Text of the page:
The vegetative reproduction
The very productive way of increasing the population with cuttings in herbaceous plants does not apply to orchids. Almost the only thing to consider is the division of larger pieces when transplanting. See the “Transplanting” section for details; they are briefly repeated. The sympodial growing orchids are left with one division 3-5 Bulbs including the leading instinct. Any remaining bulbs are replanted as rear or rear bulbs. They regenerate over the course of 2-3 Years to flowering plants, if reserve eyes are or were available at all. The range of forms of Dendrobium phalaenopsis and its hybrids can be propagated vegetatively a little more extensively, by the back bulges in 10-15 cm long pieces are cut and these are placed in bowls with sphagnum. With high heat and sufficient moisture, the reserve eyes sprout and give rise to independent young plants in a relatively short time after separation.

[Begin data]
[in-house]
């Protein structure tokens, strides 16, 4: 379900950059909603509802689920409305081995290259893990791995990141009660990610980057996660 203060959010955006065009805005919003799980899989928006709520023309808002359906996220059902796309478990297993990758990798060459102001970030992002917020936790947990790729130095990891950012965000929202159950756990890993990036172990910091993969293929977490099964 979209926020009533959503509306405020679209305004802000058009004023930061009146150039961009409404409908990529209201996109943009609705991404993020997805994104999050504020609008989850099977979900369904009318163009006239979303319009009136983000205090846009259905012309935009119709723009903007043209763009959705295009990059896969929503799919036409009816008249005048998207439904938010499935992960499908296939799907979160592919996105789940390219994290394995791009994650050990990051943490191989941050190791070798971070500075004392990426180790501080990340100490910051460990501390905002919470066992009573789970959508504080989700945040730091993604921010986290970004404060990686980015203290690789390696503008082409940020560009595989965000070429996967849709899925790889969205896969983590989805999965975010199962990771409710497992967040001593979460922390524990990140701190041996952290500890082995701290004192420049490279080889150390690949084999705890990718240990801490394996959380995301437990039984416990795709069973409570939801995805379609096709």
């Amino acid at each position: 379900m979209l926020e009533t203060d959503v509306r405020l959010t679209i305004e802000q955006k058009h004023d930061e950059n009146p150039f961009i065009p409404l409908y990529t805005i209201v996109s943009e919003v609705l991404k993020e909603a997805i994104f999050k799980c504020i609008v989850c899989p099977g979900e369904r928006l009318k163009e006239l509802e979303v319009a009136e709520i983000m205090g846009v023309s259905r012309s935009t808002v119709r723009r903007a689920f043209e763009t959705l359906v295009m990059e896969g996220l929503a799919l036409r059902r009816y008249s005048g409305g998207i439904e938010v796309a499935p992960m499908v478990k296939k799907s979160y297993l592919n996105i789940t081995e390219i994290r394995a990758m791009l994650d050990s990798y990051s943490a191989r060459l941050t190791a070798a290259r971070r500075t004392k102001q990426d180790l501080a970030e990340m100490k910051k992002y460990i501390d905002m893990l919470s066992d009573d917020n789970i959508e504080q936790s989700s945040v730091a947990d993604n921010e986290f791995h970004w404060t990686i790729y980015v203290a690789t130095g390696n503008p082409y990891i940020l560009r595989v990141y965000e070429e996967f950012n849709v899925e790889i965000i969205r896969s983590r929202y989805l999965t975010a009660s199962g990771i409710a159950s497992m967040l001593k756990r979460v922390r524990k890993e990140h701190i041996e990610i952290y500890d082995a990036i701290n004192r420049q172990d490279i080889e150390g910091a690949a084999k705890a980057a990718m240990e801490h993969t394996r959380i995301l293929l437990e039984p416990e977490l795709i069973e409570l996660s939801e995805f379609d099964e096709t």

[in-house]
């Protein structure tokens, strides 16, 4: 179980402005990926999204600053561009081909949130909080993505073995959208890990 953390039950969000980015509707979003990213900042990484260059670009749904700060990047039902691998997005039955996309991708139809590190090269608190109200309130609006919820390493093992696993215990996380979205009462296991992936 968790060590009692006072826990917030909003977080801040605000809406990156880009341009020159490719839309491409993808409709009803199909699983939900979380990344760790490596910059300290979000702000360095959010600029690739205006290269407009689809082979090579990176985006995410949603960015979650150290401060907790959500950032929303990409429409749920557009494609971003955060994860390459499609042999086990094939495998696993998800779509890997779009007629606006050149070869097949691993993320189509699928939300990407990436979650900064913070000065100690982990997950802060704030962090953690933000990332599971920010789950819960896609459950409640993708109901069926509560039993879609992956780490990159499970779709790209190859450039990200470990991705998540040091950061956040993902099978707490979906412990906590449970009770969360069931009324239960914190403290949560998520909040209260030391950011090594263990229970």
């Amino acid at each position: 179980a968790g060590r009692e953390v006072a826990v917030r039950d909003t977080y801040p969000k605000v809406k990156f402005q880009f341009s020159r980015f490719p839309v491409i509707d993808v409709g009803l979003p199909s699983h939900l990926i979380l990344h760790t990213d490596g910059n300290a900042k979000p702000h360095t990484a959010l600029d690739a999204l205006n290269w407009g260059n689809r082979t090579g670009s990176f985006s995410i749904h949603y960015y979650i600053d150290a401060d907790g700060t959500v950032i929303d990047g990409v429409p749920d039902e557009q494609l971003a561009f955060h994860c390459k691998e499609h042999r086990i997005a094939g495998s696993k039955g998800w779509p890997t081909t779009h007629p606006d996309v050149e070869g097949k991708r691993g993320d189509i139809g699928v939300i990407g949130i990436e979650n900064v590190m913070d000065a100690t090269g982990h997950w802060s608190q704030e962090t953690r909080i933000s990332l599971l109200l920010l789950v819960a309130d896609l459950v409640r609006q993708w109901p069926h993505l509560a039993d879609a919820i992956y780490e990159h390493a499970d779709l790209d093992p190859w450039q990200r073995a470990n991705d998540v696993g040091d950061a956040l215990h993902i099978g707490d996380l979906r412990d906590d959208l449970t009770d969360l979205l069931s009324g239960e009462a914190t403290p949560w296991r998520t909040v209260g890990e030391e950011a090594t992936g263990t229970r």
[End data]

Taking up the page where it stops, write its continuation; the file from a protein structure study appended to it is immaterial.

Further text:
Paphiopedilum require special care when dividing. Larger specimens usually disintegrate into several pieces by themselves, when they are taken out of the pot for transplanting. Medium-sized or weaker plants must never be divided too vigorously, something like that, that they are torn apart into individual shoots. This can u. U. lead to total losses. It is better to leave the plants undivided until the next transplant. Monopodial orchids are even more difficult to propagate vegetatively; only older plants are suitable for this. If this is something like 20 cm Höhe über dem Pflanzstoff genügend Luftwurzeln bilden, the upper, perfectly leafy piece can be set down with a smooth cut and replanted. The remaining lower part sprouts again after a few months; the shoots become stronger in the course of 2-3 Years to bloom. This type of propagation is possible with Vanda, Renanthera, Aerides, Angraecum and similar growing genera. However, extreme caution is required with Phalaenopsis; Only very old pieces can be separated in this way and then result in a satisfactory growth for both parts.